Area Bounded Region : Type II

Type II: The area of the shaded portion is given by

$\displaystyle \int_{a}^{c} f_1 (x) dx + \int_{c}^{b} f_2 (x) dx$

where x = c is a solution of f1(x) = f2(x) , a < c < b

Illustration : Find the area included between the curves y = sin–1 x, y = cos–1x and the x–axis.

Solution: Clearly we have to find the area of the shaded region OPBO.

The point P of intersection of

y = sin–1x and y = cos–1x is obtained by solving

sin–1x = cos–1x

=> π/2 – cos–1x = cos–1x

=> 2 cos–1x = π/2

=> cos–1x = π/4

$\displaystyle x = \frac{1}{\sqrt{2}}$

The required area $\displaystyle = \int_{0}^{1/\sqrt{2}} sin^{-1}x dx + \int_{1/\sqrt{2}}^{1} cos^{-1}x dx$

On integrating ,

Required Area   $\displaystyle = (\sqrt{2}-1) sq. units$

Illustration :   Find the area of the region defined by the set S = S3 – S1 – S2, where

S1= {(x, y): x2 + 2y≤ 2} , S2 ={(x, y): 2x2 + y2  ≤ 2} and S3 = {(x, y): x2 + y2 ≤  2}

Solution: $\displaystyle S_1 \equiv \frac{x^2}{2} + \frac{y^2}{1} \le 1$

$\displaystyle S_2 \equiv x^2 + \frac{y^2}{2} \le 1$

$\displaystyle S_3 \equiv x^2 + y^2 \le 2$

One of the points of intersection of $\large S_1 \equiv \frac{x^2}{2} + \frac{y^2}{1} = 1$ and $\displaystyle S_2 \equiv x^2 + \frac{y^2}{2} = 1$ is $A (\sqrt{\frac{2}{3}} , \sqrt{\frac{2}{3}} )$

Area in the first quadrant, bounded by $\displaystyle y = x \; , x^2 + \frac{y^2}{2} = 1$ is

$\displaystyle \int_{0}^{\sqrt{\frac{2}{3}}} (\sqrt{2}\sqrt{1-x^2} – x )dx$

$\displaystyle = \frac{1}{\sqrt{2}} sin^{-1} \sqrt{\frac{2}{3}} + \frac{1}{3} – \frac{1}{3}$

$\displaystyle = \frac{1}{\sqrt{2}} sin^{-1} \sqrt{\frac{2}{3}}$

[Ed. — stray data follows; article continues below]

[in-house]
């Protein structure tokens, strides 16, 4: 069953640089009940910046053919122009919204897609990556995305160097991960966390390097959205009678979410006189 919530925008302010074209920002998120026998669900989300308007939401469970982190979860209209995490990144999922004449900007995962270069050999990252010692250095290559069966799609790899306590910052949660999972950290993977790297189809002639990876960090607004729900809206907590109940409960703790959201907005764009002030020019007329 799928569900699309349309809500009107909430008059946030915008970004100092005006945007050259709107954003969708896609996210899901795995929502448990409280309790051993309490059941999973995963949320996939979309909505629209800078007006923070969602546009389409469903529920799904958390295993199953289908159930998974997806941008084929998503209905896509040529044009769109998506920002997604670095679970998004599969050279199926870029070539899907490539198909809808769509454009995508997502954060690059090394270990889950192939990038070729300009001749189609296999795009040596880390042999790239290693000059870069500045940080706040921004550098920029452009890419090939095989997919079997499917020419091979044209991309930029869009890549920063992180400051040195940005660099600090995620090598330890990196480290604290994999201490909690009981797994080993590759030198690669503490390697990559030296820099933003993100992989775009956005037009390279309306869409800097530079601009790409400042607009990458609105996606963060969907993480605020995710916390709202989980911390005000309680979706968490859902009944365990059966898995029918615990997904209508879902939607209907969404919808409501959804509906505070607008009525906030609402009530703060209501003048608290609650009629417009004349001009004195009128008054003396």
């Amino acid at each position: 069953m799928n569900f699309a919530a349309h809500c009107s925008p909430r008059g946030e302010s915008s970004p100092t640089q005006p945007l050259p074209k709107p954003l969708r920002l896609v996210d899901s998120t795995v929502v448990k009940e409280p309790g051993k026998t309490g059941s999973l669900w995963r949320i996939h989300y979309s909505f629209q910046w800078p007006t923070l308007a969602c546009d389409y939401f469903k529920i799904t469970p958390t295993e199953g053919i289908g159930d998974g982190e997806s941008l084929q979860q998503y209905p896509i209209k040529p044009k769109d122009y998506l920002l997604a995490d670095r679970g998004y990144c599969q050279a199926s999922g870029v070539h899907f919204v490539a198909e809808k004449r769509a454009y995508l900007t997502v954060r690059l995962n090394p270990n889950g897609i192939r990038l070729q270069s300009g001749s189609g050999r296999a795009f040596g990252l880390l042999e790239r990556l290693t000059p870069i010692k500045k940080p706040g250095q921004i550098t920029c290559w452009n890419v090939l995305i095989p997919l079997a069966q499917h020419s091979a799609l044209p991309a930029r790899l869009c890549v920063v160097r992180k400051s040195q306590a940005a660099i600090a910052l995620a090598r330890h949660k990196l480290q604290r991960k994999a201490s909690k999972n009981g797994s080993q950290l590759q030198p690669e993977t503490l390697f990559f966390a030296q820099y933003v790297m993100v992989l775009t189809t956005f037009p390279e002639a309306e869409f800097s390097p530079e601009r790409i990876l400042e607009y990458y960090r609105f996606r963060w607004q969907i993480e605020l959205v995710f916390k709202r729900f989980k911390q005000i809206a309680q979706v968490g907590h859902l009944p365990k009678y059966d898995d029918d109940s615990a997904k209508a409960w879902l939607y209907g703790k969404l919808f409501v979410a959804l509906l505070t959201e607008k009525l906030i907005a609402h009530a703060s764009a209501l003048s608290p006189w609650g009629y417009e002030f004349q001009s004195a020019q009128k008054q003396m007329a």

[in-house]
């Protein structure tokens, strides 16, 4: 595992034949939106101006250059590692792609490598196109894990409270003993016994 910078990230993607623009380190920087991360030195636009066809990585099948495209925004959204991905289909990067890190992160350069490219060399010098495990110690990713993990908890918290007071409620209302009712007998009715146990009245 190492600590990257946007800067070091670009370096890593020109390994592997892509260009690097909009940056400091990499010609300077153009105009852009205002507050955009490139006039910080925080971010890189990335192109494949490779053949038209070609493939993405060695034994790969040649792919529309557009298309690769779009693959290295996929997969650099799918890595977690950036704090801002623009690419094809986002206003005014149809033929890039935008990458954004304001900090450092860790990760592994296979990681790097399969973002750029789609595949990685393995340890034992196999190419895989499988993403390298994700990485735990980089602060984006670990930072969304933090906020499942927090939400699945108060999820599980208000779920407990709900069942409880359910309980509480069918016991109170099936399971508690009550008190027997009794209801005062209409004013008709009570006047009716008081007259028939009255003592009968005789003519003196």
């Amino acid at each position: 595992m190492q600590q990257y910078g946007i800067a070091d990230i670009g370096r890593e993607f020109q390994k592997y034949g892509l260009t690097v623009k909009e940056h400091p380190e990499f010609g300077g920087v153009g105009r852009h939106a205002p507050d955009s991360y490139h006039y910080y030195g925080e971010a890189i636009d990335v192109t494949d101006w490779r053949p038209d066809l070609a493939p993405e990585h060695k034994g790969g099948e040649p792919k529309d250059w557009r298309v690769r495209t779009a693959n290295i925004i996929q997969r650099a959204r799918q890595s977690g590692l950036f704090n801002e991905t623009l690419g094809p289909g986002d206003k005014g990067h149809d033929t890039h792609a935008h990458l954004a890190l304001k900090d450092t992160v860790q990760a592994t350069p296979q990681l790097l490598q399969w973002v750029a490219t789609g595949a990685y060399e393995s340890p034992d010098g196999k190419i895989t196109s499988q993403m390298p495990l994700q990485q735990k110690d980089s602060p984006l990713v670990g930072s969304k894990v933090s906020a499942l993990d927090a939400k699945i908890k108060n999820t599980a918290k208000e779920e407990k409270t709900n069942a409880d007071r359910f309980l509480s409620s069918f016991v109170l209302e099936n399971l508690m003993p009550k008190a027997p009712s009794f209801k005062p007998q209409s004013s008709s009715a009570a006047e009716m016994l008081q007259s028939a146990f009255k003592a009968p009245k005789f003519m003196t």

Using symmetry the shaded area i.e. S = S3 – S1 – S2 is

$\displaystyle = 8 (\frac{2 \pi}{8} – \frac{1}{\sqrt{2}} sin^{-1} \sqrt{\frac{2}{3}})$

$\displaystyle = 2\pi – 4 \sqrt{2} sin^{-1} \sqrt{\frac{2}{3}}$

Illustration : Find the area bounded by the curves x = y2 and x = 3 – 2 y2

Solution: The vertices of the parabolas x = y2 and x = 3 – 2 y2 are respectively O (0, 0) and M (3, 0). Thus given curves intersect at (1, 1) and (1, –1)

So the required area = area(OPMQO) = 2 area (OPMO)

$\displaystyle = 2 (\int_{0}^{1} \sqrt{x} dx + \int_{1}^{3} \sqrt{\frac{3-x}{2} } dx )$

$\displaystyle = 2 [\frac{2}{3}x^{3/2}]_{0}^{1} – 2 \frac{1}{\sqrt{2}} \frac{2}{3}[(3-x)^{3/2}]_{1}^{3}$

$\displaystyle = 2 (\frac{2}{3} – 0) – \frac{4}{3\sqrt{2}}(0-2^{3/2})$

$\displaystyle = \frac{4}{3} + \frac{4}{3\sqrt{2}}2 \sqrt{2} = \frac{12}{3}= 4 sq.units$

Illustration : Find the area bounded by the curve |x| + y = 1 and the x–axis.

Solution: The given curve is |x| + y = 1

i.e. x + y = 1 , when x ≥ 0

and , –x + y = 1 , when x <  0

The required area  = area (CAOC) + area (OABO)

$\displaystyle = \int_{-1}^{0} y dx + \int_{0}^{1} y dx$

$\displaystyle = \int_{-1}^{0} (x+1) dx + \int_{0}^{1} (1-x) dx$

$\displaystyle = [\frac{x^2}{2}+ x]_{-1}^{0} + [x-\frac{x^2}{2}]_{0}^{1}$

= 1/2 + 1/2 = 1 sq.unit

Note: Obviously, y = 1 – |x| is an even function. Hence graph of y = 1 – |x| is symmetrical about the y–axis.

Thus the required area $\displaystyle = 2 \int_{0}^{1}(1-x) dx$

Illustration : Find the area bounded by y = (x–1) (x–2) (x–3), the x–axis, 1 ≤ x ≤ 3

Solution: y(1) = 0, y(2) = 0, y(3) = 0

From wavy curve y is positive from x = 1 to x = 2 and negative from x = 2 to x = 3

So area is $\displaystyle = \int_{1}^{3} |y| dx$

$\displaystyle = \int_{1}^{2} (x–1) (x–2) (x–3) dx + \int_{2}^{3} – (x–1) (x–2) (x–3) dx$

$\displaystyle = \int_{1}^{2} (x^3 – 6 x^2 + 11 x – 6 ) dx – \int_{2}^{3} (x^3 – 6 x^2 + 11 x – 6 ) dx$

= 1/4 + 1/4 = 1/2

Exercise :

(i) Find the area of the region bounded by [x] and {x}, where [.] and {.} are greatest integer function and fractional part of x respectively.

(ii) Find the area bounded by the curves $\displaystyle y = x + \sqrt{x^2}$ and xy = 1, the x–axis and the line x = 2.

(iii) Find the area bounded by the curves y = ln |x|, y–axis and y = 1 – |x|.

(iv) Find the area bounded by $\displaystyle y = sin x , 0 \le x \le \frac{\pi}{4}$ , $\large y = cosx x , \frac{\pi}{4} \le x \le \frac{\pi}{2}$ and the x–axis.